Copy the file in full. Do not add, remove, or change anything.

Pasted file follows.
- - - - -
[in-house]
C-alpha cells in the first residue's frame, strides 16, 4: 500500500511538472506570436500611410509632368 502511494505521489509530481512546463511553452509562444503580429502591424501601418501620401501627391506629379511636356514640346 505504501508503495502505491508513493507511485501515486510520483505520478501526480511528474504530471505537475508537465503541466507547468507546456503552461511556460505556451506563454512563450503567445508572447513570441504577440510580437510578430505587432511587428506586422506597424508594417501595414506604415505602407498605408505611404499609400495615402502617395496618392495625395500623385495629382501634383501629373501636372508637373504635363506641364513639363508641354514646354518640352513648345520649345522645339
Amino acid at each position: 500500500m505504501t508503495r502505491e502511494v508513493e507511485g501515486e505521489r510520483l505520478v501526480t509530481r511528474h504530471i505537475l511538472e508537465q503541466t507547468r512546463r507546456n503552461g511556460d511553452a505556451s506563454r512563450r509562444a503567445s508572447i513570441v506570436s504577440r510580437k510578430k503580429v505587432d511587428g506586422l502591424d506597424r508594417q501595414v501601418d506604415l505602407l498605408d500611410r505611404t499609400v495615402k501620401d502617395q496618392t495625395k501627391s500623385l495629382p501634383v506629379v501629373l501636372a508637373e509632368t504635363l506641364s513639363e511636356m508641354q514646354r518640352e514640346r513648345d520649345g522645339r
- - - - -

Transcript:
[in-house]
C-alpha cells in the first residue's frame, strides 16, 4: 500500500511538472506570436500611410509632368 502511494505521489509530481512546463511553452509562444503580429502591424501601418501620401501627391506629379511636356514640346 505504501508503495502505491508513493507511485501515486510520483505520478501526480511528474504530471505537475508537465503541466507547468507546456503552461511556460505556451506563454512563450503567445508572447513570441504577440510580437510578430505587432511587428506586422506597424508594417501595414506604415505602407498605408505611404499609400495615402502617395496618392495625395500623385495629382501634383501629373501636372508637373504635363506641364513639363508641354514646354518640352513648345520649345522645339
Amino acid at each position: 500500500m505504501t508503495r502505491e502511494v508513493e507511485g501515486e505521489r510520483l505520478v501526480t509530481r511528474h504530471i505537475l511538472e508537465q503541466t507547468r512546463r507546456n503552461g511556460d511553452a505556451s506563454r512563450r509562444a503567445s508572447i513570441v506570436s504577440r510580437k510578430k503580429v505587432d511587428g506586422l502591424d506597424r508594417q501595414v501601418d506604415l505602407l498605408d500611410r505611404t499609400v495615402k501620401d502617395q496618392t495625395k501627391s500623385l495629382p501634383v506629379v501629373l501636372a508637373e509632368t504635363l506641364s513639363e511636356m508641354q514646354r518640352e514640346r513648345d520649345g522645339r